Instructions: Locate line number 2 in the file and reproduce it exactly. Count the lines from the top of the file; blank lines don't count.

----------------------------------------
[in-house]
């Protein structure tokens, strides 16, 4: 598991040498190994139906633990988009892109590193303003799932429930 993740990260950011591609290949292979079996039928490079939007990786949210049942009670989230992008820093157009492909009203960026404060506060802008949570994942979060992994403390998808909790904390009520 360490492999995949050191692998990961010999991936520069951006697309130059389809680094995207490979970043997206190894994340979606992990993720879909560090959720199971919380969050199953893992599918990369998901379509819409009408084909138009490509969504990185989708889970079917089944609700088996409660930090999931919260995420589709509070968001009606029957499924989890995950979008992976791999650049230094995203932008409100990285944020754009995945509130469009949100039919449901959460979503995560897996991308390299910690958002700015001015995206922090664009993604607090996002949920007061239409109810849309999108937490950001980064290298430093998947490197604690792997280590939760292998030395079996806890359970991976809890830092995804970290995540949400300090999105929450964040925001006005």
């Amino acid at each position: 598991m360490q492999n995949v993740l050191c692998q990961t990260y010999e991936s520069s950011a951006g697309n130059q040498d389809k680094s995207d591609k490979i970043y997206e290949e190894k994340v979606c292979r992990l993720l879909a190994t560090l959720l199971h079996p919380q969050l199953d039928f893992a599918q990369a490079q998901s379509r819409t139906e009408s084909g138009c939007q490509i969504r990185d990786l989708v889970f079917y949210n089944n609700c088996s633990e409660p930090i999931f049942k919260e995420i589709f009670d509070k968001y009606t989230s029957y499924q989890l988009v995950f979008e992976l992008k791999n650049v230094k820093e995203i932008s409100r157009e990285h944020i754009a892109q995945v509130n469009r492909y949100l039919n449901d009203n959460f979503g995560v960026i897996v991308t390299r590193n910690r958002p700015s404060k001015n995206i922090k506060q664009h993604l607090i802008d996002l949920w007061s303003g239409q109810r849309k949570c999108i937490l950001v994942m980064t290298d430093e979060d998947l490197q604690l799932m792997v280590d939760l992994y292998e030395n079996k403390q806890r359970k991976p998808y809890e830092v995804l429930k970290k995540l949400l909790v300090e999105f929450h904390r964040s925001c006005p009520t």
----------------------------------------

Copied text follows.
């Protein structure tokens, strides 16, 4: 598991040498190994139906633990988009892109590193303003799932429930 993740990260950011591609290949292979079996039928490079939007990786949210049942009670989230992008820093157009492909009203960026404060506060802008949570994942979060992994403390998808909790904390009520 360490492999995949050191692998990961010999991936520069951006697309130059389809680094995207490979970043997206190894994340979606992990993720879909560090959720199971919380969050199953893992599918990369998901379509819409009408084909138009490509969504990185989708889970079917089944609700088996409660930090999931919260995420589709509070968001009606029957499924989890995950979008992976791999650049230094995203932008409100990285944020754009995945509130469009949100039919449901959460979503995560897996991308390299910690958002700015001015995206922090664009993604607090996002949920007061239409109810849309999108937490950001980064290298430093998947490197604690792997280590939760292998030395079996806890359970991976809890830092995804970290995540949400300090999105929450964040925001006005």